Afghan forces yesterday pushed into the center of Kunduz, triggering gunfights as they sought to flush out Taliban insurgents who held the northern city for three days in a stinging blow to the nation’s NATO-trained military.
The stunning fall of the provincial capital, even temporarily, highlighted the stubborn insurgency’s potential to expand beyond its rural strongholds in the south of the country.
Afghan forces, hindered by the slow arrival of reinforcements, but backed by NATO special forces and US air support, struggled to regain control of the city after three days of heavy fighting.
However, military convoys yesterday managed to penetrate into the center of Kunduz after an overnight counteroffensive. Residents told reporters that gunbattles were still echoing in parts of the city and the streets were littered with Taliban bodies and charred and mangled vehicles.
“Afghan security forces are in control of Kunduz City,” Afghan Ministry of the Interior spokesman Sediq Sediqqi said.
“The clearance operation will take some time as Taliban remnants are firing from inside civilian houses and booby traps have been planted in places,” he said.
The Taliban sent mixed messages concerning their progress, with spokesman Zabihullah Mujahid insisting that militant forces were holding their ground in the city.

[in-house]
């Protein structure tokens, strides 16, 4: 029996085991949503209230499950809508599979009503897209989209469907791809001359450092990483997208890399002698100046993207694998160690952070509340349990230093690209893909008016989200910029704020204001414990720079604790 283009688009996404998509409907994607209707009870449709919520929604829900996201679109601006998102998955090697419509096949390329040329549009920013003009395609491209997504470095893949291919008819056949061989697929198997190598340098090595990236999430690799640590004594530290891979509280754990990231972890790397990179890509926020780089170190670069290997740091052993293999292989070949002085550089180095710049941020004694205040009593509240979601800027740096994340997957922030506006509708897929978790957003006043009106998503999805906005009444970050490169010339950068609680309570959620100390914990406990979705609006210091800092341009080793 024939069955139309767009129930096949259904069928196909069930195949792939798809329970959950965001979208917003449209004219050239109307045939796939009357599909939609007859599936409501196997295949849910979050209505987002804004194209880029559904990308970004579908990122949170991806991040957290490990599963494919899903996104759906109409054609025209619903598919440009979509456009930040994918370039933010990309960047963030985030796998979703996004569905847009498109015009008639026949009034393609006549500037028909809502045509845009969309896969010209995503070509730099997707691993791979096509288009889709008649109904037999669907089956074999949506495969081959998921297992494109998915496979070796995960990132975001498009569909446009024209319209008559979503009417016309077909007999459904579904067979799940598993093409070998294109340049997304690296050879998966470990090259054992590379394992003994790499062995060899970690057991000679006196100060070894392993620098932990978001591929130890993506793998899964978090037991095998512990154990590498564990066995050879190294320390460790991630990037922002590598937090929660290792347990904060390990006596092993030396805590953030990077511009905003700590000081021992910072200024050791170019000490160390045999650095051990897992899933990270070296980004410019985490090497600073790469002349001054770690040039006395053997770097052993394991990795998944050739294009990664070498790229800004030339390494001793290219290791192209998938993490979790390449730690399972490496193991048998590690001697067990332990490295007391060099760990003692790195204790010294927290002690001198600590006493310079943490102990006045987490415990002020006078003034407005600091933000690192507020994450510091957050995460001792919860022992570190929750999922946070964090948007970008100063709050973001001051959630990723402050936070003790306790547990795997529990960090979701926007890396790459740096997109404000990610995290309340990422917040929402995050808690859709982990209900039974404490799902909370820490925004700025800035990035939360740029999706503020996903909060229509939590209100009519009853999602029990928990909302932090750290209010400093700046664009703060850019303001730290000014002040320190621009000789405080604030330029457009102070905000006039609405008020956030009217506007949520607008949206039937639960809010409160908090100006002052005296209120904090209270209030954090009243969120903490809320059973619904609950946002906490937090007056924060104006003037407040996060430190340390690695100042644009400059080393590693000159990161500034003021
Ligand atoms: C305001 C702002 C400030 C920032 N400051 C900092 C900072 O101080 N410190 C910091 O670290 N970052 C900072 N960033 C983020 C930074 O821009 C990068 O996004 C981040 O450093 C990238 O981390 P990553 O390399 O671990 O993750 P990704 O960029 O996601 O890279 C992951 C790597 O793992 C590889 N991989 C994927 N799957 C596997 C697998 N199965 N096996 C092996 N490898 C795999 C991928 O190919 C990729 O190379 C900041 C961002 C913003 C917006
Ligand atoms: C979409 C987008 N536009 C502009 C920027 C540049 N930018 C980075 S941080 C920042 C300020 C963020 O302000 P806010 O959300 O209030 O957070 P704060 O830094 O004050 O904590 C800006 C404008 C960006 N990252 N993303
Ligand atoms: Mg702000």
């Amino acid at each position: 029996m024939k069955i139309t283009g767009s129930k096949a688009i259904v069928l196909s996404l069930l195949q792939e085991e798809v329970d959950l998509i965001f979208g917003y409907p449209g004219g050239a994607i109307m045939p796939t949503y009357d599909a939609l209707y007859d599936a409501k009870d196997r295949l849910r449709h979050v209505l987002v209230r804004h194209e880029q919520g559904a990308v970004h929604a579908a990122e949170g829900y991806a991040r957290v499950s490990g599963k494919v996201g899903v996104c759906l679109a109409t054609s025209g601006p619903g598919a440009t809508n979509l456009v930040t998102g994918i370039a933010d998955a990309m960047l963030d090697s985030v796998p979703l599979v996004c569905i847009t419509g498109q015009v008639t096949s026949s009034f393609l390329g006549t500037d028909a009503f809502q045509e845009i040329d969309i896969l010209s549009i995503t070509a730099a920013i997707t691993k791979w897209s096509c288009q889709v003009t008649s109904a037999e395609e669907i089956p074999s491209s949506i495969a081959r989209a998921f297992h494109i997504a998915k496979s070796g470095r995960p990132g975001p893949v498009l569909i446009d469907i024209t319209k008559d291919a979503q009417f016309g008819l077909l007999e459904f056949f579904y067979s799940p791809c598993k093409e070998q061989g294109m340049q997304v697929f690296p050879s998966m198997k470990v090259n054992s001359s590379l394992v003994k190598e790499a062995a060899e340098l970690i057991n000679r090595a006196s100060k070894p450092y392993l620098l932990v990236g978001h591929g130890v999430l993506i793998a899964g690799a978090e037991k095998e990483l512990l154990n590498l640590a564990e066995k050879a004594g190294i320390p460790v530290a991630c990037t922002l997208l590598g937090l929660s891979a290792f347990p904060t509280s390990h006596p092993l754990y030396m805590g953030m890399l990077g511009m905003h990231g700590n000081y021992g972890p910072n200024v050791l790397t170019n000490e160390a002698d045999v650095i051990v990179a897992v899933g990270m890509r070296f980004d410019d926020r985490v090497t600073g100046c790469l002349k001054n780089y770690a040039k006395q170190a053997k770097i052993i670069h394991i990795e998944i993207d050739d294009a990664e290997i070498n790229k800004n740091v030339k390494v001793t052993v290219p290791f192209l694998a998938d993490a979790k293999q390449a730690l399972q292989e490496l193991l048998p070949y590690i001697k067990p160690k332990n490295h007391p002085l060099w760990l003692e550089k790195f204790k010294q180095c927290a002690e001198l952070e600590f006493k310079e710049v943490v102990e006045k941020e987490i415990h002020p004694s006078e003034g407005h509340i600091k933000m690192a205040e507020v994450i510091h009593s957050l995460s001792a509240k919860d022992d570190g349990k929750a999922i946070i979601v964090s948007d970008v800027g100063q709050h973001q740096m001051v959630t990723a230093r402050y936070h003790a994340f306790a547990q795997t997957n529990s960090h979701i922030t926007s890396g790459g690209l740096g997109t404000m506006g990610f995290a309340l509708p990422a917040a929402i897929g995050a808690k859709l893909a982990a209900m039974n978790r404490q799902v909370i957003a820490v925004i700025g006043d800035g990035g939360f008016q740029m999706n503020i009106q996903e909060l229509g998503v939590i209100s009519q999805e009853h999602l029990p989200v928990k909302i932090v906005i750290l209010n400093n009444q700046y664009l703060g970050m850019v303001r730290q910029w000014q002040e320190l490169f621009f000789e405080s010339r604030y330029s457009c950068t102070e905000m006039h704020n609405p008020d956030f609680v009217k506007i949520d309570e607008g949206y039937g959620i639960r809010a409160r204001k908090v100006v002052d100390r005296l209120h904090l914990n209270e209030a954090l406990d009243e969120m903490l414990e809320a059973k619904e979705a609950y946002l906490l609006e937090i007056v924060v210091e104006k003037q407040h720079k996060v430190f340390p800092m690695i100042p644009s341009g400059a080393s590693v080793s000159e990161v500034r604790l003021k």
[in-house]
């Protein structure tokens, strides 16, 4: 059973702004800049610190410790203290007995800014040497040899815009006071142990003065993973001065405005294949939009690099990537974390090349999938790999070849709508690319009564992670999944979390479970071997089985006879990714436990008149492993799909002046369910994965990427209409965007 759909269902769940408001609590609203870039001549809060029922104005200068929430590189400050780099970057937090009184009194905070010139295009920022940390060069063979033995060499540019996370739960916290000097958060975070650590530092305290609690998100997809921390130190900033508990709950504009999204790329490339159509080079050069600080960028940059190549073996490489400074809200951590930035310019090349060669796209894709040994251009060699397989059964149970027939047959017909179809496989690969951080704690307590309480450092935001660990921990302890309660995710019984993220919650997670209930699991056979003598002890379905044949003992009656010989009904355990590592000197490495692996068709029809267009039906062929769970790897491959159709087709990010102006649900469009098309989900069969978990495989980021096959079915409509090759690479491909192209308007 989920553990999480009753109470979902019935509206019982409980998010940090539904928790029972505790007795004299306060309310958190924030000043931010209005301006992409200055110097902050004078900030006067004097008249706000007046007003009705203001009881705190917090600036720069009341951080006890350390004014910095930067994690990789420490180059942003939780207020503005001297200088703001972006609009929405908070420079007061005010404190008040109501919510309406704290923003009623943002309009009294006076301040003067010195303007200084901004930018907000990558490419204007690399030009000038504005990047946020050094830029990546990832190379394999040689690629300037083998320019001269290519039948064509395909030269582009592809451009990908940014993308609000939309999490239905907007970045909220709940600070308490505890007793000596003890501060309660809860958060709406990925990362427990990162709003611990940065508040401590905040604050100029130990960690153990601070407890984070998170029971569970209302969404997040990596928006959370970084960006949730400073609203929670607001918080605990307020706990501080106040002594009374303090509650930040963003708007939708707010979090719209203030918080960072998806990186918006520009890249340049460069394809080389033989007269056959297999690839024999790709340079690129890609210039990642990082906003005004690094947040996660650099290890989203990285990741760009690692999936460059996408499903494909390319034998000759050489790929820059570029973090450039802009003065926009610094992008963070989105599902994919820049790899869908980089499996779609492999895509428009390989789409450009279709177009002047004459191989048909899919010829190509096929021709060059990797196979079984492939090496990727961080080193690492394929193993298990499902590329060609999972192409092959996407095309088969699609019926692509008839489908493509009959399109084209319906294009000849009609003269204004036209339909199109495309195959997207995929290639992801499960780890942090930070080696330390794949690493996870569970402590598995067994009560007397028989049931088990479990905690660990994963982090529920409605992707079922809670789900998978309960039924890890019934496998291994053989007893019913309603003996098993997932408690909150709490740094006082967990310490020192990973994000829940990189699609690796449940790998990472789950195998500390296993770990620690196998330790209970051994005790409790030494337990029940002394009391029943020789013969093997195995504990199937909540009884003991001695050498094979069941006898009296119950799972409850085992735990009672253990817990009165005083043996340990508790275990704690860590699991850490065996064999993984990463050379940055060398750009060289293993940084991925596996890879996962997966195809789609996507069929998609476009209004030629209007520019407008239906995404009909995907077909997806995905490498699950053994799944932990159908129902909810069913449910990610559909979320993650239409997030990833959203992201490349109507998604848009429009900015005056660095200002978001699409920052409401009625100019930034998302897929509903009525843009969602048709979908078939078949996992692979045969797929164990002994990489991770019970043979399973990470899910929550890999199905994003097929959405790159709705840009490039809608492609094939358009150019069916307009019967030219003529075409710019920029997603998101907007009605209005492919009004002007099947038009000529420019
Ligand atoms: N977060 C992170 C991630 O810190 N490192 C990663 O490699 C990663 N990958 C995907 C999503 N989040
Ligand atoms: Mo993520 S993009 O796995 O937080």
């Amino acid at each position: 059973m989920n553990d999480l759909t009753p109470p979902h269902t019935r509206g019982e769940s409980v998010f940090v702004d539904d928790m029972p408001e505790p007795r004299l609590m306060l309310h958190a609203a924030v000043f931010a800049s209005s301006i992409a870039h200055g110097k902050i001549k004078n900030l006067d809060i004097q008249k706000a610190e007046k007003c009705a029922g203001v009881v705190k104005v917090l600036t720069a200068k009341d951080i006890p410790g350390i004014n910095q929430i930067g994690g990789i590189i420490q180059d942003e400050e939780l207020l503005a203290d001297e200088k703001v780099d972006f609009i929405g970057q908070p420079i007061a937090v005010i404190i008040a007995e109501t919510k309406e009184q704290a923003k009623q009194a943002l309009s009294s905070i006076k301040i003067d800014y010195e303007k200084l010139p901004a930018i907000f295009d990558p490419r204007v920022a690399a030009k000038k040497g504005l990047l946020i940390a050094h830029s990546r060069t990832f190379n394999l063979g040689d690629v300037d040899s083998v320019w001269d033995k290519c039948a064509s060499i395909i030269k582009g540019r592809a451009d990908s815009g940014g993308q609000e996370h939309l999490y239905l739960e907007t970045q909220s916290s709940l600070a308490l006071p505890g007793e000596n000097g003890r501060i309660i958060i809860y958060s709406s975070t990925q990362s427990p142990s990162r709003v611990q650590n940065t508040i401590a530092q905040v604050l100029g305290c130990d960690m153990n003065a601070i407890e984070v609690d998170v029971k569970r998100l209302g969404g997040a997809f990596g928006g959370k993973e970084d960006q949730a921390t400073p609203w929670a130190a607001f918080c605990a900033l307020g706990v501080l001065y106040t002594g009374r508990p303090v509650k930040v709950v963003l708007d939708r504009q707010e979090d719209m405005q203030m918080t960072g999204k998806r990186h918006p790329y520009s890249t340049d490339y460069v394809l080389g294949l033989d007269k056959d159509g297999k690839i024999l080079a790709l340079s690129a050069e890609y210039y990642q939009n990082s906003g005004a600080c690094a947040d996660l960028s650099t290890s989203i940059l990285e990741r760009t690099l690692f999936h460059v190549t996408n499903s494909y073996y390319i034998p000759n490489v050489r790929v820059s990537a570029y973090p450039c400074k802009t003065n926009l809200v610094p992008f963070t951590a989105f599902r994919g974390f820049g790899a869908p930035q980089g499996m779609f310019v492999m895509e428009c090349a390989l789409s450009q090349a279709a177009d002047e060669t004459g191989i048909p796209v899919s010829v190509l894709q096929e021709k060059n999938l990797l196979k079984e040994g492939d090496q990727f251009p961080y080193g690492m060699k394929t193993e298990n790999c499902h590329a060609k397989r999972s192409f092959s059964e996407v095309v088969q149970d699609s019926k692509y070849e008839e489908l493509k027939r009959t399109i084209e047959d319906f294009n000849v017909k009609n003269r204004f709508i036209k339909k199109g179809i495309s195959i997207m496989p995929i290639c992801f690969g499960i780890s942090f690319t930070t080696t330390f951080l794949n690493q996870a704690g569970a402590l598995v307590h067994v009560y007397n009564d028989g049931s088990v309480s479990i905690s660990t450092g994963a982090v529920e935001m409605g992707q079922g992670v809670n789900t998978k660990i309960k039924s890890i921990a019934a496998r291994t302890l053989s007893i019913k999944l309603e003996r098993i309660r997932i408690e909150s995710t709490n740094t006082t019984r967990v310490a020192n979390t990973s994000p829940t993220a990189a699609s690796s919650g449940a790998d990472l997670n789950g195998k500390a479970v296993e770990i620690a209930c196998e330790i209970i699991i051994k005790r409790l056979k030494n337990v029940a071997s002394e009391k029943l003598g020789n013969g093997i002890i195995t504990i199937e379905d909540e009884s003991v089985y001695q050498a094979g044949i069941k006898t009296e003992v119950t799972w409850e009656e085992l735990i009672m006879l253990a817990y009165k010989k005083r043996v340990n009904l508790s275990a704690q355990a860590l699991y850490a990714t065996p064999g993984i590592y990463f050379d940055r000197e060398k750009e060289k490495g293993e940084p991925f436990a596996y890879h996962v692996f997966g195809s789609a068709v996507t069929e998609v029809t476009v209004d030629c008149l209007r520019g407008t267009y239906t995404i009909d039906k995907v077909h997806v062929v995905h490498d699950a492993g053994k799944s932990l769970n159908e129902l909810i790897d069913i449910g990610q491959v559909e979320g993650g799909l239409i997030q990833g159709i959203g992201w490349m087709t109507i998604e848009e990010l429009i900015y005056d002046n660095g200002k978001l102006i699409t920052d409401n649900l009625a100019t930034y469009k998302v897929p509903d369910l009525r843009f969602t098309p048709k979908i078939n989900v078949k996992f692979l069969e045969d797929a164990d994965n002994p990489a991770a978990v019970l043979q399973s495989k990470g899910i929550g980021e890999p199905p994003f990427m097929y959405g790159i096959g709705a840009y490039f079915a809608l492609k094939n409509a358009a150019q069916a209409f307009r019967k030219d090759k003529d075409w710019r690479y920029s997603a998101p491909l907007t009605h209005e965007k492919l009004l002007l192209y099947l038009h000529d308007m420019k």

However, an Afghan Taliban commander, who spoke to Agence France-Presse from an undisclosed location, said that Taliban fighters were conducting a strategic retreat from Kunduz.
“The Taliban have almost vacated the main parts of the city, but let me make it clear that we have proved that we can take control of any other city whenever we want,” he said.
Some scenes of jubilation erupted at dawn around the city square, where residents, who suffered three days of crippling food shortages, thanked government troops, according to locals.
“Afghan soldiers took down the white-and-black Taliban flag in the city square and hoisted the government flag,” Kunduz resident Abdul Rahman said.
“The Taliban suffered heavy casualties last night. Dead bodies are scattered on the streets, and their supporters are carrying them out of the city wrapped in white cloths,” he said.
So far, 49 bodies and 330 wounded people have been brought to the city hospitals, provincial health director Saad Mukhtar said.
Security officials said the militants had slowly infiltrated Kunduz during the recent Eid festival.
The development coincided with the first anniversary of Afghan President Ashraf Ghani’s national unity government.
Marauding insurgents seized government buildings and freed hundreds of prisoners, raising their flag throughout Kunduz.
The lightning capture of the city sent thousands of panicked residents fleeing as insurgents erected checkpoints and were seen racing vehicles stolen from the police, UN and Red Cross.
Militants, showing off seized tanks and armoured cars, had issued edicts against looting and vowed to enforce Shariah law.
Rights group said the insurgents exposed civilians to grave danger by hiding in people’s houses and conducting door-to-door searches for Afghan soldiers and government staff.
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